Nurse excited for "tremendous challenge" of writing up game plan vs. Nets

·4 min read

Led by a trio of superstars, the Brooklyn Nets have the most potent offence in the NBA, averaging a league-leading 122.3 points a night, on a NBA-best 50.1 per cent shooting.

And the roster beyond Kevin Durant, Kyrie Irving and James Harden, isn't exactly a collection of slouches. DeAndre Jordan is shooting 81.3 per cent, and leads a slew of other offensive threats.

Toronto Raptors coach Nick Nurse could only laugh Thursday when the stats were rattled off to him in a Zoom availability.

How does he game plan for such a unique team?

"Looking forward to it. I think it's a tremendous challenge," Nurse said. "Obviously, three of the great scorers in the league. That isn't all they got. They've got a lot of players, they've got depth, size, obviously. We're still formulating the game plan but we'll try to come up with something."

The Raptors (9-12) are in Brooklyn on Friday to battle Canadian rookie coach Steve Nash and his Nets (14-9).

How does Nurse balance attention paid to the trio of superstars versus the rest of the roster?

"That's kind of your decision," Nurse said. "I think there's always ways of doing it. Are you really trying to take those guys out, and you're going to pretty much live with anything from the others? How do you react to some of that?

"We've never really, even when we've tried to take certain guys out, we still certainly try to never disrespect the other guys."

Fresh off Fred VanVleet's historic 54-point performance on Wednesday, Nurse will need his offence humming on Friday. It'll likely take 120 points to win, someone pointed out.

"That might be a little light. Going to have to add 10 to that," Nurse replied. "Hopefully. You can't assume that's going to happen, you've got to play well and make the right decisions on offence, and make some shots, no doubt about it.

"But I think that's probably a good starting point."

The Raptors face Durant for the first time since the former Golden State star ruptured his Achilles tendon in Toronto during the 2019 NBA finals. It wasn't one of Toronto's finest moments as some fans cheered the injury.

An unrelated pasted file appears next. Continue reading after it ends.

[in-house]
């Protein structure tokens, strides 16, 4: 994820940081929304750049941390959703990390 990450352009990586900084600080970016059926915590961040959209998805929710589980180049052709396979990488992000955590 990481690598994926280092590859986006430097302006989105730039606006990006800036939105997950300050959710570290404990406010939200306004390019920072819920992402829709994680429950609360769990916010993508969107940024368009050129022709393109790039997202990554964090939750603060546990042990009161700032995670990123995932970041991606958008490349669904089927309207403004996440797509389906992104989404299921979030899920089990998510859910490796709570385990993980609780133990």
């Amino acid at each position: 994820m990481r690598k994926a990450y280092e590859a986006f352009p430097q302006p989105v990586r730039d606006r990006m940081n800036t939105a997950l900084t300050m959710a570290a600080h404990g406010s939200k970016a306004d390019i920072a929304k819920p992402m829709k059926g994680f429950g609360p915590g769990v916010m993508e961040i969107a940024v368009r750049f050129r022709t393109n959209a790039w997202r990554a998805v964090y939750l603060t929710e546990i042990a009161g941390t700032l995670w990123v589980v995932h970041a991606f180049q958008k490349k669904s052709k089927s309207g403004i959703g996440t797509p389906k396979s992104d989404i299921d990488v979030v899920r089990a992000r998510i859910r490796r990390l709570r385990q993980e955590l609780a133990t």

Nurse, however, had kind words for Durant ahead of Friday's game.

"He looks great," Nurse said. "He’s one of the world's great shooters, just unbelievable skill that he has combined with the size to get it off and so pure . . . he looks fantastic. I’m really happy for him . . . always liked him as a player and a person."

Pascal Siakam, who's averaging 19.2 points this season, said he can't wait to battle the Nets' Big 3.

"It's exciting playing against guys like that, man. Every night you go out there and that's what the league is about, having super-talented guys that you have to play against," Siakam said. "You want to go out there and lace 'em up."

Raptors forward OG Anunoby will miss his fifth game with a left calf strain.

Siakam, VanVleet and Norman Powell spent time with Malachi Flynn on Wednesday before the rookie guard was sent to Orlando to join Raptors 905 for the shortened G-League bubble season.

"Jokingly, it was kind of like it was his 'Last Supper' -- the last time we'll have food together as a team," said Siakam, who along with VanVleet really honed his game with the 905s. "I said: 'Show that you belong in the league, show your leadership, go out there and you have time to play minutes, it's basketball so have fun and just do what you've got to do and then you're going to be right back here.'"

Siakam said it's particularly tough being drafted in the first round but then being sent down to the G League. It can feel like going backwards.

"But you can't have that mentality," Siakam said.

"So it's a good opportunity (he told Flynn) and don't take it for granted. Don't go out there moping around and stuff. You've got to take it as an opportunity and just go out there and try to run with it."

The Raptors continue their road trip Saturday at Atlanta. They play next week at Memphis, Washington and Boston before returning to their Tampa "home" base.

This report by The Canadian Press was first published Feb. 4, 2021.

Lori Ewing, The Canadian Press